Football Association Chairman: ‘No player should fear coming out as gay’
The Chairman of the FA, David Bernstein, has said that no football player should fear coming out of the closet, following a decision by the governing body to tackle discrimination.
The action plan to tackle discrimination by the FA will be submitted to the government, and follows a Downing Street summit held in February, and follows the Luis Suarez and John Terry racial abuse cases, reports the Daily Mail.
Mr Bernstein said: “This is a very important day. Ensuring the game is inclusive and combats discrimination has been – and remains – at the top of my agenda.
“There remain challenges ahead in this area and all of football would agree we need to find more ways of developing more black and ethnic minority coaches and creating pathways for them.
“Equally, no football player should fear coming out as gay at the risk of suffering discrimination and we continue to strengthen our support programmes to ensure the game is open to all regardless of their sexuality.
“The over-riding message remains that there is simply no place for any form of discrimination in football.”
As well as the FA, the new action plan has been agreed by the Premier League, Football League, Professional Footballers’ Association (PFA), the League Managers’ Association (LMA) and referees’ bodies.
According to the plan, all of the organisations involved would support “standard clauses that address discriminatory language and behaviour, in managers and coaches’ contracts.”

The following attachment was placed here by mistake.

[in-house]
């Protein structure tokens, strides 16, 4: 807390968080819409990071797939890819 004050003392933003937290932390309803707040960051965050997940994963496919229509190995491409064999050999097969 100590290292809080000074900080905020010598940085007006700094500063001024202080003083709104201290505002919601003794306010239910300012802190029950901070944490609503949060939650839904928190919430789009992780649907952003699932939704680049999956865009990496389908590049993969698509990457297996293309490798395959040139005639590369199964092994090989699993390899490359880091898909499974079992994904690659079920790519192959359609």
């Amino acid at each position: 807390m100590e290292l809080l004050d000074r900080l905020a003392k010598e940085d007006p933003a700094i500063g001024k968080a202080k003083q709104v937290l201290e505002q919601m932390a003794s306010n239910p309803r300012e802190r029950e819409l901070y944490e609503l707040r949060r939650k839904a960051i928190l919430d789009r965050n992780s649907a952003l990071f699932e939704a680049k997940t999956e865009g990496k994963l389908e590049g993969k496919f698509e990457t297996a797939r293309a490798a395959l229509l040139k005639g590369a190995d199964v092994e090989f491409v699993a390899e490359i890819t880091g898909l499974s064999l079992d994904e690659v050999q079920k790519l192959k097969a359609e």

Referencing possible action against clubs which fail to act on discrimination, the plan read that the FA would work “‘with the Premier League and Football League to sanction clubs who repeatedly fail to sanction their employees, who breach their contract or code of conduct, or deal inadequately with fans in relation to discriminatory language or behaviour.”
The new plan of action was welcomed by Maria Miller, Culture Secretary, who said:
“While we have made significant progress in this area over the last two decades, recent incidents have shown a need for concerted action.
“We want to see this action plan implemented and the football authorities to show strong leadership on anti-discrimination at both the professional and grassroots levels of the game. The sports minister will continue to work with the football authorities to make progress in this area.”
An “Inclusion Advisory Board” will be set up by the FA to oversee the plan, and it will call “on [the Union of European Football Associations], to consider minimum standard codes of conduct”, as part of the European governing body’s club licensing system.
The FA said the action plan should be implemented immediately, and that it should, at the very least, be in place by next football season.
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